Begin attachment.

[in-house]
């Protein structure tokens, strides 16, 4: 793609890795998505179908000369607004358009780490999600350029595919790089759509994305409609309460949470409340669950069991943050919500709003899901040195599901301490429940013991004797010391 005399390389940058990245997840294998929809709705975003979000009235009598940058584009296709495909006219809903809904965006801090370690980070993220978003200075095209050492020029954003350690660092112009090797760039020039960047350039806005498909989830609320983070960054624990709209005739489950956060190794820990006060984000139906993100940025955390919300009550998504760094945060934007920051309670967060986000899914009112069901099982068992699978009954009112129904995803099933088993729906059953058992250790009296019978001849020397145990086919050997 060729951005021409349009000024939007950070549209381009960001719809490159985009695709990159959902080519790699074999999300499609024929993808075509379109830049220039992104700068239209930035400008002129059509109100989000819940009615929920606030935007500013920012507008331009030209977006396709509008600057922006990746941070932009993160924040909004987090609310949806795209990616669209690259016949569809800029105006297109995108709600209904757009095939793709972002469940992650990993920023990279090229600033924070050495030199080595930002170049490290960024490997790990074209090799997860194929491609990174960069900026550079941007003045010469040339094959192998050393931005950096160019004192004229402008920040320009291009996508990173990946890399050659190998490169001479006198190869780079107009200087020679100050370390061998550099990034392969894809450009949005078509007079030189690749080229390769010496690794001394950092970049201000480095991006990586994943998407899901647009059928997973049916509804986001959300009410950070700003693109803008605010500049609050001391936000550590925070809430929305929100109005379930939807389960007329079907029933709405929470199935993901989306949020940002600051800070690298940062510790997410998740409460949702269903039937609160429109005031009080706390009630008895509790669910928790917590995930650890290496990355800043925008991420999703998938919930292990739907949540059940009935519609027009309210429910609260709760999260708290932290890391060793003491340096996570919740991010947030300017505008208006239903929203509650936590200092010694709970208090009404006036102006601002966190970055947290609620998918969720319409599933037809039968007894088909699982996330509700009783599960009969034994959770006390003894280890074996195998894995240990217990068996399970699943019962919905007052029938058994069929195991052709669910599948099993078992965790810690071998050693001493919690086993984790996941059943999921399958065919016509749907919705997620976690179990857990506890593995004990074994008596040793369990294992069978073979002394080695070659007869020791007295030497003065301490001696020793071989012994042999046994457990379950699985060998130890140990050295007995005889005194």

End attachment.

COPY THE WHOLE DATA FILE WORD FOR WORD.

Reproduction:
[in-house]
């Protein structure tokens, strides 16, 4: 793609890795998505179908000369607004358009780490999600350029595919790089759509994305409609309460949470409340669950069991943050919500709003899901040195599901301490429940013991004797010391 005399390389940058990245997840294998929809709705975003979000009235009598940058584009296709495909006219809903809904965006801090370690980070993220978003200075095209050492020029954003350690660092112009090797760039020039960047350039806005498909989830609320983070960054624990709209005739489950956060190794820990006060984000139906993100940025955390919300009550998504760094945060934007920051309670967060986000899914009112069901099982068992699978009954009112129904995803099933088993729906059953058992250790009296019978001849020397145990086919050997 060729951005021409349009000024939007950070549209381009960001719809490159985009695709990159959902080519790699074999999300499609024929993808075509379109830049220039992104700068239209930035400008002129059509109100989000819940009615929920606030935007500013920012507008331009030209977006396709509008600057922006990746941070932009993160924040909004987090609310949806795209990616669209690259016949569809800029105006297109995108709600209904757009095939793709972002469940992650990993920023990279090229600033924070050495030199080595930002170049490290960024490997790990074209090799997860194929491609990174960069900026550079941007003045010469040339094959192998050393931005950096160019004192004229402008920040320009291009996508990173990946890399050659190998490169001479006198190869780079107009200087020679100050370390061998550099990034392969894809450009949005078509007079030189690749080229390769010496690794001394950092970049201000480095991006990586994943998407899901647009059928997973049916509804986001959300009410950070700003693109803008605010500049609050001391936000550590925070809430929305929100109005379930939807389960007329079907029933709405929470199935993901989306949020940002600051800070690298940062510790997410998740409460949702269903039937609160429109005031009080706390009630008895509790669910928790917590995930650890290496990355800043925008991420999703998938919930292990739907949540059940009935519609027009309210429910609260709760999260708290932290890391060793003491340096996570919740991010947030300017505008208006239903929203509650936590200092010694709970208090009404006036102006601002966190970055947290609620998918969720319409599933037809039968007894088909699982996330509700009783599960009969034994959770006390003894280890074996195998894995240990217990068996399970699943019962919905007052029938058994069929195991052709669910599948099993078992965790810690071998050693001493919690086993984790996941059943999921399958065919016509749907919705997620976690179990857990506890593995004990074994008596040793369990294992069978073979002394080695070659007869020791007295030497003065301490001696020793071989012994042999046994457990379950699985060998130890140990050295007995005889005194």